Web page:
"Toto, I've a feeling we're not in Kansas anymore."
When I started Palm Beach Indivisibles, I warned our founding members that we should prepare for several potential concerns that I had observed during the turmoil of the '60s. (Yes, the '60s: I am that old.) It was inevitable to me that we would see infighting, grandstanding, resignation, and exhaustion, especially as the hope for early victories confronted the recognition that our resistance would be largely dismissed. And indeed, over the six months of our activities, we have seen elements of all of these.
If infighting and grandstanding rise from an excess of passion, exhaustion and resignation reveal the loss of it. That loss is therefore the greatest worry; it is evidence a fading belief in the efficacy of resistance as a tool. The depressive effect can sink a movement. No doubt our opposition counts on that depression to silence us over time.
Victories are an antidote, but they are likely to be few and far between, and to be seen less in the style of the dramatic vote of John McCain against the BCRA than in a persistent and frustrating standoff between opposing forces.
It becomes essential for leaders of a resistance to reinvigorate it by identifying new actions, targets, and ideas that speak to the movement at large and keep everyone energized. The best of those new ideas focus on positive outcomes rather than simply negative ones, express clear goals that can be achieved in definable periods of time, and conceive actions that involve everyone in the movement, not just the talented or well-connected few. And nothing incorporates all of those characteristics better than an election campaign.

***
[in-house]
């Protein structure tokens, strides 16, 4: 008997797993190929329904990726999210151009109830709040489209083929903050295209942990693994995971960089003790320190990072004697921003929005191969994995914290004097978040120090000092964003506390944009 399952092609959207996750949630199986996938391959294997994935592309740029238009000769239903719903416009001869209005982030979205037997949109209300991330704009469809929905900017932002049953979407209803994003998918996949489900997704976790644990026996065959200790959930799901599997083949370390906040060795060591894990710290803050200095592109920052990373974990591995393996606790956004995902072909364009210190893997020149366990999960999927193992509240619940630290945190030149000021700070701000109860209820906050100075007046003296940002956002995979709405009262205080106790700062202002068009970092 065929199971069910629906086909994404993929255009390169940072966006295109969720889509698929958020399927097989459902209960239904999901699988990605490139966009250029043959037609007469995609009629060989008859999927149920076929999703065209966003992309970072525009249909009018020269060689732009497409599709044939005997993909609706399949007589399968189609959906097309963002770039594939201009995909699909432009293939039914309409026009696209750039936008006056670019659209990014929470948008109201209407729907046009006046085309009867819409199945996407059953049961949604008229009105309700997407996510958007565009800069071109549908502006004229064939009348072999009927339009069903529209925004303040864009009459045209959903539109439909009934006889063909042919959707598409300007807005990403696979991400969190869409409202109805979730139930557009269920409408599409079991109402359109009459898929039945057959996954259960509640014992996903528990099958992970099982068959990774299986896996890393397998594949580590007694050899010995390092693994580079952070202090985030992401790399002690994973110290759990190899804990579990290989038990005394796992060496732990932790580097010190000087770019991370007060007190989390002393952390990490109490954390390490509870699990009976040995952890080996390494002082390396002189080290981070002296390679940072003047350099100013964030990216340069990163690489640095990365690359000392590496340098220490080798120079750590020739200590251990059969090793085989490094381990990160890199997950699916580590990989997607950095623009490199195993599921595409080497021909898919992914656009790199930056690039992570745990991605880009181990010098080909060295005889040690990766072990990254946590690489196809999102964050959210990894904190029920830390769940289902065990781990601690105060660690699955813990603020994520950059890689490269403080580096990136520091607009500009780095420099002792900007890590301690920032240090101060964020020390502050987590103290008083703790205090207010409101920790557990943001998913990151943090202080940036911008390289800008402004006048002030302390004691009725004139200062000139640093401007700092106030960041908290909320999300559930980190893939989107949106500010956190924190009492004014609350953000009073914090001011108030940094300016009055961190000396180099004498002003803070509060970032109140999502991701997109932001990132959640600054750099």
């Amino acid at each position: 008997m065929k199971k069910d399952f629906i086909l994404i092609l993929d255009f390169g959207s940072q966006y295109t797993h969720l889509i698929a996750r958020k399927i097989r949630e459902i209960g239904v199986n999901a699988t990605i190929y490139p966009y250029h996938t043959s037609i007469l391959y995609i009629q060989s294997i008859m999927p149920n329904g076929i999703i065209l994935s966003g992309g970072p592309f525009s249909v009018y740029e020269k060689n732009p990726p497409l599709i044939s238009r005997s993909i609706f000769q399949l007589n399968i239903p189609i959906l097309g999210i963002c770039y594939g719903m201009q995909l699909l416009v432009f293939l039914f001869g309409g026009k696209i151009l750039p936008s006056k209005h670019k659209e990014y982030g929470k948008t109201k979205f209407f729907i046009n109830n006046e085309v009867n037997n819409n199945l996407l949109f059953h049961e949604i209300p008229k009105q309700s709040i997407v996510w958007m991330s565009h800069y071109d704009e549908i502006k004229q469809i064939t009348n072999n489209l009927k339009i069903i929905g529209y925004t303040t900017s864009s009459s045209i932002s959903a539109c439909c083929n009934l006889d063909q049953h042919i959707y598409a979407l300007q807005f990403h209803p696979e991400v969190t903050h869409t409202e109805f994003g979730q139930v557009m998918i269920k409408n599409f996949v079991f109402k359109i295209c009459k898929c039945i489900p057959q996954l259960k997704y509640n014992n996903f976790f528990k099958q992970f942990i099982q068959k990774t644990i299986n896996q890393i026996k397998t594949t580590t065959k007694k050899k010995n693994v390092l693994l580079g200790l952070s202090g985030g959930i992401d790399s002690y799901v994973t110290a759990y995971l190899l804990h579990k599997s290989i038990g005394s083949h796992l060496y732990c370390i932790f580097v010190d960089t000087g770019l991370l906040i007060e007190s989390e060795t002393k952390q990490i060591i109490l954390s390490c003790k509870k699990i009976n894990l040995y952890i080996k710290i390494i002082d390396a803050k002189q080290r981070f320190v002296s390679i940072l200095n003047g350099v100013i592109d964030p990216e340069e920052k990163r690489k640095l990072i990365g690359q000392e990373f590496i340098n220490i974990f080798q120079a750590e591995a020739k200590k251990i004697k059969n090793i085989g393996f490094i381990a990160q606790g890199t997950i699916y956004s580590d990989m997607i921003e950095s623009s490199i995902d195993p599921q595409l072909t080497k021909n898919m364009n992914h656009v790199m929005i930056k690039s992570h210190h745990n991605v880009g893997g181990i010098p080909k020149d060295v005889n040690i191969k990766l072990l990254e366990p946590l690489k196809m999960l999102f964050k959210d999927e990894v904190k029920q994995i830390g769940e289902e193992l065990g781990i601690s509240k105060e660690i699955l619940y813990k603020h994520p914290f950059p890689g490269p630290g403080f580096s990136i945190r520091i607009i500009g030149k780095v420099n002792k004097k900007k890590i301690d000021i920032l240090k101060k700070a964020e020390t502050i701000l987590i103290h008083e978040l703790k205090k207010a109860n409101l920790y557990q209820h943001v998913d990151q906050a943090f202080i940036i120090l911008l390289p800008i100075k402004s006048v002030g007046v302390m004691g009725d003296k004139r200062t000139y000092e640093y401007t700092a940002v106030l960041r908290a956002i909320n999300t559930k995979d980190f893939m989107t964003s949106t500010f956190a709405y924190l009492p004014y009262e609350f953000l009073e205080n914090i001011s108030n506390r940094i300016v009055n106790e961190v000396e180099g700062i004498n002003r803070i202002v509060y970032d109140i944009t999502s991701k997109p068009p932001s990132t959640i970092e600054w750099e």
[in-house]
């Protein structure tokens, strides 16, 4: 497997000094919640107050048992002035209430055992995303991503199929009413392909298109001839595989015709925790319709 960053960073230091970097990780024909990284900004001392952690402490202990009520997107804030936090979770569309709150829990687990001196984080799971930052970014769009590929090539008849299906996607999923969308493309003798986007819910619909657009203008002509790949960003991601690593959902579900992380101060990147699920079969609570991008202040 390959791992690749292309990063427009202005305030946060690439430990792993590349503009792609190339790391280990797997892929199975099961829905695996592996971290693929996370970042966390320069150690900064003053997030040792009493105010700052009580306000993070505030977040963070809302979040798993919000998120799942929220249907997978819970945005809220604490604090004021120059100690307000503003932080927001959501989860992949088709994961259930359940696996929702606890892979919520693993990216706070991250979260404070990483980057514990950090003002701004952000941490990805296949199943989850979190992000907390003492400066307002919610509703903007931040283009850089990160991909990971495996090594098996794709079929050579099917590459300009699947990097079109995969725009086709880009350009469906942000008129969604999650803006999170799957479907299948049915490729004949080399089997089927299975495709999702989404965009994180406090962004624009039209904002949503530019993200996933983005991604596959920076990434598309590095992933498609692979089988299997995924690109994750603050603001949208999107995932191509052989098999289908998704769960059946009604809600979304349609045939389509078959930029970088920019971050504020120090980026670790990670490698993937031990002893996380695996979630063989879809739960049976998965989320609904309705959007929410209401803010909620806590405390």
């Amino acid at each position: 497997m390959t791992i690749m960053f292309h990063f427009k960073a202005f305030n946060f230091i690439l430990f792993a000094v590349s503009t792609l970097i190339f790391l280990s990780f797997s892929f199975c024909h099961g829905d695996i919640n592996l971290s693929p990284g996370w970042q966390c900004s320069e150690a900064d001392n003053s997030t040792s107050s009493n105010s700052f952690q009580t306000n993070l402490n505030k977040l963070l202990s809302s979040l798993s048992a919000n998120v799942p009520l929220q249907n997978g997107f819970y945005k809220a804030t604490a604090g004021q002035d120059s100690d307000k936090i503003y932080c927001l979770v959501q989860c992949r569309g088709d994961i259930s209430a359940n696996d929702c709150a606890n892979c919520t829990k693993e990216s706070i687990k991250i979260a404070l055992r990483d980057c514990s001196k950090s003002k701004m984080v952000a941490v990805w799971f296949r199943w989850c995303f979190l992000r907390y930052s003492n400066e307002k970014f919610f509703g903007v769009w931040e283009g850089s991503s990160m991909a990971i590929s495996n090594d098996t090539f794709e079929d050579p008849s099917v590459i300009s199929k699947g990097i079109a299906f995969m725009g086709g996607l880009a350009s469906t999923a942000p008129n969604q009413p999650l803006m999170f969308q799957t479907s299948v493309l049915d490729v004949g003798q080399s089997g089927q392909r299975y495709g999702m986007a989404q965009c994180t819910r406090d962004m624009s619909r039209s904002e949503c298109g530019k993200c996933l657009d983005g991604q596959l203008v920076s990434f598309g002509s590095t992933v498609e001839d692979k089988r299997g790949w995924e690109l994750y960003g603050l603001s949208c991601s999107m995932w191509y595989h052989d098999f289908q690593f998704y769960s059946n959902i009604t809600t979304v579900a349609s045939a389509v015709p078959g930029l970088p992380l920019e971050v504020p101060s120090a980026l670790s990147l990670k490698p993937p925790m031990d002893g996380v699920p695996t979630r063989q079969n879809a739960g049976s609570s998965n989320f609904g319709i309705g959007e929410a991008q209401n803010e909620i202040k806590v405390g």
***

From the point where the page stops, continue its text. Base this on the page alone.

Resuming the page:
So, we at Palm Beach Indivisibles see a new landscape for resistance emerging as the two-year cycle of Federal politics rolls forward. All the members of the House of Representatives, 33 Senators, and 39 governors are on the ballots: here in Florida, that includes one Senator and our Governor. We plan to play a role. While we remain non-partisan, we define that to mean "not party affiliated" –– it absolutely does not mean non-ideological. We intend, within the limits of our tax-status boundaries, to promote those progressive issues that best define our ideals, and to the degree possible we will identify and promote candidates who support those ideals as well. Our group can't participate in campaigns, but we can encourage our members to do so individually as they see fit. And while we are not, and will not, become an arm of any political party, we encourage our members to join with and support any party that they believe best promotes their hopes and desires for a better nation. Engaged citizens shouldn't only resist; they should also "prosist" –– undertake positive and constructive action that pushes back against the worst intentions of our political foes. If anything, the best act of resistance is to take the seats of representation away from those we oppose.